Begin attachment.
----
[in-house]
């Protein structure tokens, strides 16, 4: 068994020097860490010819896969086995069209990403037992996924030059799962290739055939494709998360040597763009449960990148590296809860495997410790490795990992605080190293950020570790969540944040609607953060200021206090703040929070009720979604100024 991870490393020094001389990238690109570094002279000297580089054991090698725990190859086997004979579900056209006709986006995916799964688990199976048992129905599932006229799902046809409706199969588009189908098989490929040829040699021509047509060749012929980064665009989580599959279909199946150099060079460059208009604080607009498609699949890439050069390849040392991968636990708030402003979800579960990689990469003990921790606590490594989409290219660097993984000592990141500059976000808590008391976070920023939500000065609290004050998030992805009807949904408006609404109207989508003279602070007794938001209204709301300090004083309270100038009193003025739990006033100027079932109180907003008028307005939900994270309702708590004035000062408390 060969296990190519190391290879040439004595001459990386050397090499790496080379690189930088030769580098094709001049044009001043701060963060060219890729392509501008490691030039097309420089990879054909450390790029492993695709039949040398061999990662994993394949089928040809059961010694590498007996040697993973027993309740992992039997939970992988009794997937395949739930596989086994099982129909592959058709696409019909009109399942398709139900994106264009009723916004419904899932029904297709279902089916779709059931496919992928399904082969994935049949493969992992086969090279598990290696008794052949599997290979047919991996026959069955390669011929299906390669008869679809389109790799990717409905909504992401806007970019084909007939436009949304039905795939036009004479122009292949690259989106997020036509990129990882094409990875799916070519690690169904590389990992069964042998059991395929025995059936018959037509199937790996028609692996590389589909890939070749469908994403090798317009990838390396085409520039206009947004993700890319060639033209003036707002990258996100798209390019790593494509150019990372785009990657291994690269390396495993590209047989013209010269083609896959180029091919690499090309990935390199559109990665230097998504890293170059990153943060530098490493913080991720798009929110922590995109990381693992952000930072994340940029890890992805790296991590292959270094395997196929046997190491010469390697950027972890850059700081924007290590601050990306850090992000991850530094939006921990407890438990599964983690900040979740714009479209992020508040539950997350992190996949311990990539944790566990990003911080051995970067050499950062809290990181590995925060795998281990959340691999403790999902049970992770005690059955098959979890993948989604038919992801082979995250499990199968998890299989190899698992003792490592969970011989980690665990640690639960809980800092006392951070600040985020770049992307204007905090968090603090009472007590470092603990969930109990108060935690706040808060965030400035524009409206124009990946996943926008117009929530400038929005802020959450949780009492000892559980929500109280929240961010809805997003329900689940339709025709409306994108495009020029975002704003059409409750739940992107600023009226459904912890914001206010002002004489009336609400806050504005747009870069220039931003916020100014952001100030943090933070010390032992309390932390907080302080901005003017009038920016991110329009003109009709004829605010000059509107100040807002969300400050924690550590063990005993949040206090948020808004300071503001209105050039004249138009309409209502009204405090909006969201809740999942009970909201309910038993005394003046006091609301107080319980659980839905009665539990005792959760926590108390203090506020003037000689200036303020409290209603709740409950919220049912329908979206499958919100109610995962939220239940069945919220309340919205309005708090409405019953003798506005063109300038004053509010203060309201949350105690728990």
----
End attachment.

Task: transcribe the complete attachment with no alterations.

[in-house]
């Protein structure tokens, strides 16, 4: 068994020097860490010819896969086995069209990403037992996924030059799962290739055939494709998360040597763009449960990148590296809860495997410790490795990992605080190293950020570790969540944040609607953060200021206090703040929070009720979604100024 991870490393020094001389990238690109570094002279000297580089054991090698725990190859086997004979579900056209006709986006995916799964688990199976048992129905599932006229799902046809409706199969588009189908098989490929040829040699021509047509060749012929980064665009989580599959279909199946150099060079460059208009604080607009498609699949890439050069390849040392991968636990708030402003979800579960990689990469003990921790606590490594989409290219660097993984000592990141500059976000808590008391976070920023939500000065609290004050998030992805009807949904408006609404109207989508003279602070007794938001209204709301300090004083309270100038009193003025739990006033100027079932109180907003008028307005939900994270309702708590004035000062408390 060969296990190519190391290879040439004595001459990386050397090499790496080379690189930088030769580098094709001049044009001043701060963060060219890729392509501008490691030039097309420089990879054909450390790029492993695709039949040398061999990662994993394949089928040809059961010694590498007996040697993973027993309740992992039997939970992988009794997937395949739930596989086994099982129909592959058709696409019909009109399942398709139900994106264009009723916004419904899932029904297709279902089916779709059931496919992928399904082969994935049949493969992992086969090279598990290696008794052949599997290979047919991996026959069955390669011929299906390669008869679809389109790799990717409905909504992401806007970019084909007939436009949304039905795939036009004479122009292949690259989106997020036509990129990882094409990875799916070519690690169904590389990992069964042998059991395929025995059936018959037509199937790996028609692996590389589909890939070749469908994403090798317009990838390396085409520039206009947004993700890319060639033209003036707002990258996100798209390019790593494509150019990372785009990657291994690269390396495993590209047989013209010269083609896959180029091919690499090309990935390199559109990665230097998504890293170059990153943060530098490493913080991720798009929110922590995109990381693992952000930072994340940029890890992805790296991590292959270094395997196929046997190491010469390697950027972890850059700081924007290590601050990306850090992000991850530094939006921990407890438990599964983690900040979740714009479209992020508040539950997350992190996949311990990539944790566990990003911080051995970067050499950062809290990181590995925060795998281990959340691999403790999902049970992770005690059955098959979890993948989604038919992801082979995250499990199968998890299989190899698992003792490592969970011989980690665990640690639960809980800092006392951070600040985020770049992307204007905090968090603090009472007590470092603990969930109990108060935690706040808060965030400035524009409206124009990946996943926008117009929530400038929005802020959450949780009492000892559980929500109280929240961010809805997003329900689940339709025709409306994108495009020029975002704003059409409750739940992107600023009226459904912890914001206010002002004489009336609400806050504005747009870069220039931003916020100014952001100030943090933070010390032992309390932390907080302080901005003017009038920016991110329009003109009709004829605010000059509107100040807002969300400050924690550590063990005993949040206090948020808004300071503001209105050039004249138009309409209502009204405090909006969201809740999942009970909201309910038993005394003046006091609301107080319980659980839905009665539990005792959760926590108390203090506020003037000689200036303020409290209603709740409950919220049912329908979206499958919100109610995962939220239940069945919220309340919205309005708090409405019953003798506005063109300038004053509010203060309201949350105690728990």